DENVER (CBS4) – Many former patients at Porter Adventist Hospital are outraged after finding out they could be risk for Hepatitis B, Hepatitis C and HIV after it was revealed surgical equipment had not been properly sterilized.
That includes a woman who shared her experience with CBS4 on Thursday and asked that her identity remain a secret. She is one of many concerned former patients who have contacted CBS4, and she said she’d like to be referred to simply as “Kristine” in our reporting.
Kristine says she is one of the unknown number of patients who had orthopedic or spine surgery at the hospital over the last year and a half. The Colorado Department of Health and Environment and hospital administrators are currently working to notify all those surgical patients who had their operations between July 21, 2016 and Feb. 20, 2018. They are offering blood tests to test for the two forms of hepatitis and HIV.
Kristine had foot surgery at Porter last December. She says she has yet to receive some sort of notification, and she’s frustrated and nervous as she worries about both her health and the health of her fiance.
“It’s kind of scary. You don’t want to think about but it’s there,” she said.
Kristine said she had complications after her surgery, and now learning about this possible infection risk brings her stress level up even more.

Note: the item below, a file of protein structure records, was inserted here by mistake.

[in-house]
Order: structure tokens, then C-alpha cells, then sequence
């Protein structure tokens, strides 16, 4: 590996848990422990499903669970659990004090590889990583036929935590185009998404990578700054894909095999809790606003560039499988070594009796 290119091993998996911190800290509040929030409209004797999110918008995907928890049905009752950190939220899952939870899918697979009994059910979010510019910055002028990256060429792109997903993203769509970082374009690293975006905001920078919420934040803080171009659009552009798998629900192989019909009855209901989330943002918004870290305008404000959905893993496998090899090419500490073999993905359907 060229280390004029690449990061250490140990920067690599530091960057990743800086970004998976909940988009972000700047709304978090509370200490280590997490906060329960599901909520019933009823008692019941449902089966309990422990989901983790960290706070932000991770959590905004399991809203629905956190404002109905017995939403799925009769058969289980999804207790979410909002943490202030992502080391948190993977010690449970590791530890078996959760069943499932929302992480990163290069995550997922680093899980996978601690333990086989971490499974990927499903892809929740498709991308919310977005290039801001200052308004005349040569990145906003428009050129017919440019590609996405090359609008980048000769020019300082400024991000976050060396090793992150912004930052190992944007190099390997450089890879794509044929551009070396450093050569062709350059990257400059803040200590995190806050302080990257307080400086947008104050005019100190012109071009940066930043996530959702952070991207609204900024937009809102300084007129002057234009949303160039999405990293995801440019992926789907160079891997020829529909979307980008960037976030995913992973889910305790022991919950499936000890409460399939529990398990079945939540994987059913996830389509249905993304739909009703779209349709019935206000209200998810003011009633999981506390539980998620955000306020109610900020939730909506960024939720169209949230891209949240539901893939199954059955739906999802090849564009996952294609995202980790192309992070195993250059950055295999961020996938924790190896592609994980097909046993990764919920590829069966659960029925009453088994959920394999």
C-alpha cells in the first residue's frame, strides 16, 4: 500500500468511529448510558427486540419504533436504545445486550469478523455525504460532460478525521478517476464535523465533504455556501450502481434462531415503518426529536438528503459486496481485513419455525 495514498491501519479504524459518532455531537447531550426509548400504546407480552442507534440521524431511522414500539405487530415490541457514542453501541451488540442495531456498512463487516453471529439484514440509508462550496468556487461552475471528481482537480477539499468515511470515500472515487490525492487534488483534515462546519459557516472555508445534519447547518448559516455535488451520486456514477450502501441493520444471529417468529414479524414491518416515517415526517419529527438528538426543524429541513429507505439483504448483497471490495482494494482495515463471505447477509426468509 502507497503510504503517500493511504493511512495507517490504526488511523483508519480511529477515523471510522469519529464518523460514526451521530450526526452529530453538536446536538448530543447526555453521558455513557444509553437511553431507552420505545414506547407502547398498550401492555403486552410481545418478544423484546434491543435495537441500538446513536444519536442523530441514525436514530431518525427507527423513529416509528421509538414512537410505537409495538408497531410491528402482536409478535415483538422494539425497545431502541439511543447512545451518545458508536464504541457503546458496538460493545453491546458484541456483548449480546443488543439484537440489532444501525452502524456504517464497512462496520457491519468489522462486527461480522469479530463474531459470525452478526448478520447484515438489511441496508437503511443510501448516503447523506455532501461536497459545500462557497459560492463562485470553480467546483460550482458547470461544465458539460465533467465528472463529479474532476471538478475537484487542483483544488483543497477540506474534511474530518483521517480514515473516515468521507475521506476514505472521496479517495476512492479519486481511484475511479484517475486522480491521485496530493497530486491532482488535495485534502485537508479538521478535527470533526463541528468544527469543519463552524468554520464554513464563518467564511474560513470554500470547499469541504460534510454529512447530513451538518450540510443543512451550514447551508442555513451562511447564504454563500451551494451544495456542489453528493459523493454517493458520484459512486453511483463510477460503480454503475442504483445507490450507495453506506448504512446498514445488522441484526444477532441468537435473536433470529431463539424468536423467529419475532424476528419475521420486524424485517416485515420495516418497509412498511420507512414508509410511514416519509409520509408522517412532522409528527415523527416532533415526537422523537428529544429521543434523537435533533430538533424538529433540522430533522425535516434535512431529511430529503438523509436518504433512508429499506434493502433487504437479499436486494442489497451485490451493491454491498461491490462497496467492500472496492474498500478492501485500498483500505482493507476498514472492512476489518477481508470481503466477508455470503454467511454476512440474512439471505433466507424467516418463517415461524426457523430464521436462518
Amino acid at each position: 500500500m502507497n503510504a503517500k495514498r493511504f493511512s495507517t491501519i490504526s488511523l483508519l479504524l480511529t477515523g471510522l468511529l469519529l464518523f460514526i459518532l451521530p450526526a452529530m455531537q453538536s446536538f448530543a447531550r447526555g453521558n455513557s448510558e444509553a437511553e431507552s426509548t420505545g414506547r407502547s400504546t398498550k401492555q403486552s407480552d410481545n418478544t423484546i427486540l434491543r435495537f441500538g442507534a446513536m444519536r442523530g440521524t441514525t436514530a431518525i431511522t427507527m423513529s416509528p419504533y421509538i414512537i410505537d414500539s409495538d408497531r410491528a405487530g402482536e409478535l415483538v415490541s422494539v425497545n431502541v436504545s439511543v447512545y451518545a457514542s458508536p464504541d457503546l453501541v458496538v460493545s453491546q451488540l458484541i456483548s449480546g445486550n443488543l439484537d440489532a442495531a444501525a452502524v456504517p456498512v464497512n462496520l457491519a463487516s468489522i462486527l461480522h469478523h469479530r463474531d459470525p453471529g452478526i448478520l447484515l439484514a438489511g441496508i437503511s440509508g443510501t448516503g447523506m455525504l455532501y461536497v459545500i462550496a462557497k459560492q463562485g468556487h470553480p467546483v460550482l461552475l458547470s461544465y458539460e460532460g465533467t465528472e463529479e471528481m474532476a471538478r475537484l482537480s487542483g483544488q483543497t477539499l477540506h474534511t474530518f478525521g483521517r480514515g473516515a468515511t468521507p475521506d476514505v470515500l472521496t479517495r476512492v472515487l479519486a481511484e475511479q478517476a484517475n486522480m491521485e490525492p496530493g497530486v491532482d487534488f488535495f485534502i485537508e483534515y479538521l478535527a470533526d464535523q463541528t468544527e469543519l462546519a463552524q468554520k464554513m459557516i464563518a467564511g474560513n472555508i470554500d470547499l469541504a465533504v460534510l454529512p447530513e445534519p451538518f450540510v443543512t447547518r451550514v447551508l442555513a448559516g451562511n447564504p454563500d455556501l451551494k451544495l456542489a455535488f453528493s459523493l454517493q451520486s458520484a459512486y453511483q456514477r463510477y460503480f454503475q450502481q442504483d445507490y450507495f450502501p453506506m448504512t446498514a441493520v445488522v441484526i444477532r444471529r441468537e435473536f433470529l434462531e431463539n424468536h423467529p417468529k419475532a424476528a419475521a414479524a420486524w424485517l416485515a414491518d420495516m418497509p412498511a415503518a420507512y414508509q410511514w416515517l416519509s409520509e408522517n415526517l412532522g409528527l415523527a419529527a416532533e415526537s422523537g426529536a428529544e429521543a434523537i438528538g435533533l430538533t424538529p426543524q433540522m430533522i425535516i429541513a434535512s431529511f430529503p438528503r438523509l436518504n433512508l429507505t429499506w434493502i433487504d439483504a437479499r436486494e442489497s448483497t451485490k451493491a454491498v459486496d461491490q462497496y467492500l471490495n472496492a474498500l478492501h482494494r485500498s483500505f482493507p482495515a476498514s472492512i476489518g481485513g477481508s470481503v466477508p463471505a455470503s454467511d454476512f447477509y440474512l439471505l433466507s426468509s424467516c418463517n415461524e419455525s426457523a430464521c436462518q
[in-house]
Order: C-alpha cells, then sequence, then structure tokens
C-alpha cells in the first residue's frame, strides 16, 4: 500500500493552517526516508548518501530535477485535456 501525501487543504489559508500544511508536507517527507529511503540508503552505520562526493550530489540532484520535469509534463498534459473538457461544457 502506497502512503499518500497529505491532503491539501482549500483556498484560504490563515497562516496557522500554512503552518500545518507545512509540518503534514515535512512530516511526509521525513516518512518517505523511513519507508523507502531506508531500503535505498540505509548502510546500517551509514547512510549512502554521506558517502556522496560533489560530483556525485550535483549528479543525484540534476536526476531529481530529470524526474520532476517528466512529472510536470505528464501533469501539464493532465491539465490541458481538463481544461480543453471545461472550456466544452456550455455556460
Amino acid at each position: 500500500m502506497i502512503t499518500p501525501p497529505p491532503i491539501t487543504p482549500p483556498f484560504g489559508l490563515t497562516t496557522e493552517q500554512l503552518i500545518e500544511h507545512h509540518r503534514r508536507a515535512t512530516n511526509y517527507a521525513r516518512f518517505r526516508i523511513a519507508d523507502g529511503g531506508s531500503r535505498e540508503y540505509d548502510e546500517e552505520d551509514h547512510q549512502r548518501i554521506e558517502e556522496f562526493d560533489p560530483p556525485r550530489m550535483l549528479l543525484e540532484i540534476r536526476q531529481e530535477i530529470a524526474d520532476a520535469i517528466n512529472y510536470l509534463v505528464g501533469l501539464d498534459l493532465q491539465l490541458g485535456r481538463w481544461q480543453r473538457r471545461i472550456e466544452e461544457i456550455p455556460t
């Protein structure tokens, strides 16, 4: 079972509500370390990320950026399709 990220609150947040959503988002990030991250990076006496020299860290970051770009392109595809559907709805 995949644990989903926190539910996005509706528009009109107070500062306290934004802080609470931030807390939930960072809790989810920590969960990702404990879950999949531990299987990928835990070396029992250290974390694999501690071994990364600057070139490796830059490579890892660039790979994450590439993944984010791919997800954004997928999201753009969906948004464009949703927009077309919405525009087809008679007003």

“What do you say? You’re angry. You know, I can imagine everyone else feeling like us going ‘Wait a minute, now I have to worry about this,'” she said.
Because she’s uncomfortable with the idea of returning to Porter, Kristine scheduled a blood test with a doctor who doesn’t work there. Her appointment for that will happen next week.
“You have to wait several days for (the test results) to come back. So you’re not just like freaked out, but you’re stressed and you have to be concerned because if you turn out positive due to this situation, then your loved ones are also exposed.”
Kristine is clinging to the support of her fiance and has many pets to help her cope. She says she’s trying to deal with her situation one step at a time, but admits she’s thought about the worst-case scenario.
“What are they going to do about it? How are they going to rectify the stress that they are now putting on patients?” she said.
So far, the hospital hasn’t revealed the exact number of patients who are at risk and they haven’t explained why the improper cleaning of surgical instruments took place over such a long period of time.
“To go on for a year and a half? How do you explain that,” she said.
Late on Thursday, Centura Health, which operates Porter Adventist Hospital, said they were placing all surgeries at the hospital on hold on Thursday and Friday. They said that was after they noticed “a potential change in our water quality relative to our surgical equipment.”